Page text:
Cancer is sometimes called a disease of aging. In general, the older a person is, the higher the risk of contracting cancer. In 1975 the lifetime risk of being diagnosed with cancer in the UK was twenty-five percent. However, by the 1990s this had risen to thirty-three percent and by 2010 it was forty percent. The reason for this rise can be explained by the increases in life expectancy over this time. People are living longer, therefore the risk of being diagnosed has crept up.
But, this does not mean that cancer is only a disease of old age. Young adults can get cancer too, as can children, and even babies. How can this be? How can the young come down with this disease, if it is considered to be age-related? Certain genetic markers can increase the risk of cancer, as can environmental factors. These can massively increase the chances of cancer developing at a younger age in certain individuals. So, how can we consider the overall lifetime risks?
Think of the human lifespan like a game of Chinese Whispers. I’m sure you are aware of the game, but just in case, here’s a brief summary. The players stand in a line, and the first player whispers a message to the second player, who whispers it to the third, who whispers it to the fourth, etc, etc. Now, in the real world, the point of the game is to compare the message received by the final player to the original message. The version in this example is slightly different. In our game, the aim to keep the message going as long as possible. The more times that the message is repeated intact, the longer the game goes on (and, as the length of the game is a metaphor for the human lifespan, the longer the individual stays alive). Over time, the message will become corrupted and each change is analogous to age-related deterioration (wrinkles get bigger….memory starts going….joints get stiffer….did I mention memory starts going?) And eventually, at some point, the message will become so corrupted it becomes nonsense. And that’s the end of the game – and the end of the person’s life!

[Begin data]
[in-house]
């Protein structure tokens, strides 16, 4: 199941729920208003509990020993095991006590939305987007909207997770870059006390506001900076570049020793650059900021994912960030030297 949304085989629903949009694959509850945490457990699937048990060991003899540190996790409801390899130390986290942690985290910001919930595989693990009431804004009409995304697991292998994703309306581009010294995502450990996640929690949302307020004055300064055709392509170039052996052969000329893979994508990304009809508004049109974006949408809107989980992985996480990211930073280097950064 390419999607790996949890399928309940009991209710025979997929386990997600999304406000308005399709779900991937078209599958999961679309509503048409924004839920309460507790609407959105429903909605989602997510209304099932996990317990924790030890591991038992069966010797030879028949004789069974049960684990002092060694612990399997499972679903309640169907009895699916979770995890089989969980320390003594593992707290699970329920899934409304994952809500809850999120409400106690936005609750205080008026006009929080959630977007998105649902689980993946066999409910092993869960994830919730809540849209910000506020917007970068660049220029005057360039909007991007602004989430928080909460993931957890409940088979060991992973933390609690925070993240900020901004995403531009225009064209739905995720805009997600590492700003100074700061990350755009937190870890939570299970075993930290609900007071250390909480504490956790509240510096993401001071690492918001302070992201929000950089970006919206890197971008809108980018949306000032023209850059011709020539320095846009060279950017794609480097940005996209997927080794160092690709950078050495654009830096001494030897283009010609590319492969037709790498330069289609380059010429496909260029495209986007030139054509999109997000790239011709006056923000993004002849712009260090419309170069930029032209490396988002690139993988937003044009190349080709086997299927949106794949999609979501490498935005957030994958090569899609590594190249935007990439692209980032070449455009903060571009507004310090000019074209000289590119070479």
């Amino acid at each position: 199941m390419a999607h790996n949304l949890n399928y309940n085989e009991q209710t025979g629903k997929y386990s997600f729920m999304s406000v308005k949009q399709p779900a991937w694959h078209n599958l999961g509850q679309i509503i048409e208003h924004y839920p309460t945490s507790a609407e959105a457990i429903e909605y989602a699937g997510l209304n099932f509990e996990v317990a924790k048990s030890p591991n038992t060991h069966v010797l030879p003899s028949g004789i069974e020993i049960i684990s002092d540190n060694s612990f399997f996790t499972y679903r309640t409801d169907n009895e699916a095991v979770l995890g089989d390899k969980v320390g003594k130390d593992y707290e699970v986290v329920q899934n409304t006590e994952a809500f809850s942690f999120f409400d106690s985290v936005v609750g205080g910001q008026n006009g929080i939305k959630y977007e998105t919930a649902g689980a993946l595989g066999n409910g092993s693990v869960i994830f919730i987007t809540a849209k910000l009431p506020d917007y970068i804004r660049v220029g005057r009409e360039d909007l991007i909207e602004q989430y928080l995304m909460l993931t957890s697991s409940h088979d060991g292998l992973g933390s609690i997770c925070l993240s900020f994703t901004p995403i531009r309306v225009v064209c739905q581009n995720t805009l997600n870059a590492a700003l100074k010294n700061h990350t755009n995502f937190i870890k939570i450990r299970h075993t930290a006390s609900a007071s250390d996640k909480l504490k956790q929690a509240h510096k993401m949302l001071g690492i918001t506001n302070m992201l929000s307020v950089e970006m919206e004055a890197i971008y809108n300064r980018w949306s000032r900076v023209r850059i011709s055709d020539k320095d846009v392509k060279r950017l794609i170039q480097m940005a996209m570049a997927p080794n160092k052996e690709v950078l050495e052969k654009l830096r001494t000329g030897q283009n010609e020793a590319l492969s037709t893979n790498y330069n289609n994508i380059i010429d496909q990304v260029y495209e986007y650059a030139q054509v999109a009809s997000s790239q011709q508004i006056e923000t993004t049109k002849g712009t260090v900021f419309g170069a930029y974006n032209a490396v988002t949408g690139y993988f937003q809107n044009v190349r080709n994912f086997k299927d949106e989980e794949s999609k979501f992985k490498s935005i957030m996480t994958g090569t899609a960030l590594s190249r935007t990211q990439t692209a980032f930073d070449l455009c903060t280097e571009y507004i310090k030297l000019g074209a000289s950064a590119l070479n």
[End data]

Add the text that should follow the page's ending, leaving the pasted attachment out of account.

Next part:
Now, imagine a different sort of ending to the game. In this version, the message gets corrupted as before. But, this time, the changes to the message are such that it becomes dangerous. So, when the player who erroneously makes the final change to the message whispers it to his/her neighbour, the neighbour becomes outraged, turns around and punches the player who whispered the now dangerous message. That player then blames his/her predecessor and thumps them, who then takes it out on their predecessor and so on, and so on…..until eventually all of the players are involved in a massive brawl. In this version, the outcome for the individual is cancer.
This is why cancer is linked to aging. The longer the game goes on, the longer the lifespan of the individual. But, also, the longer the game goes on, the bigger the risk that the message will become corrupted in such a way that it becomes fight-inducing. But how do we explain the genetic and environmental factors which can increase the incidence of cancer in younger individuals? Well, first of all, as a metaphor for genetic factors, imagine a game where some of the players have hearing difficulties. As a metaphor for environmental factors, imagine the game being played in the middle of a rock concert. In these games, the chances of the message getting corrupted are massively increased and it is likely that the game will end up in a fight sooner.
So. Keep your ears clean. Listen carefully. Keep your game going as long as you can. And watch out for that smack in the mouth.
AG McCluskey (2015). Chinese Whispers Zongo’s Cancer DIaries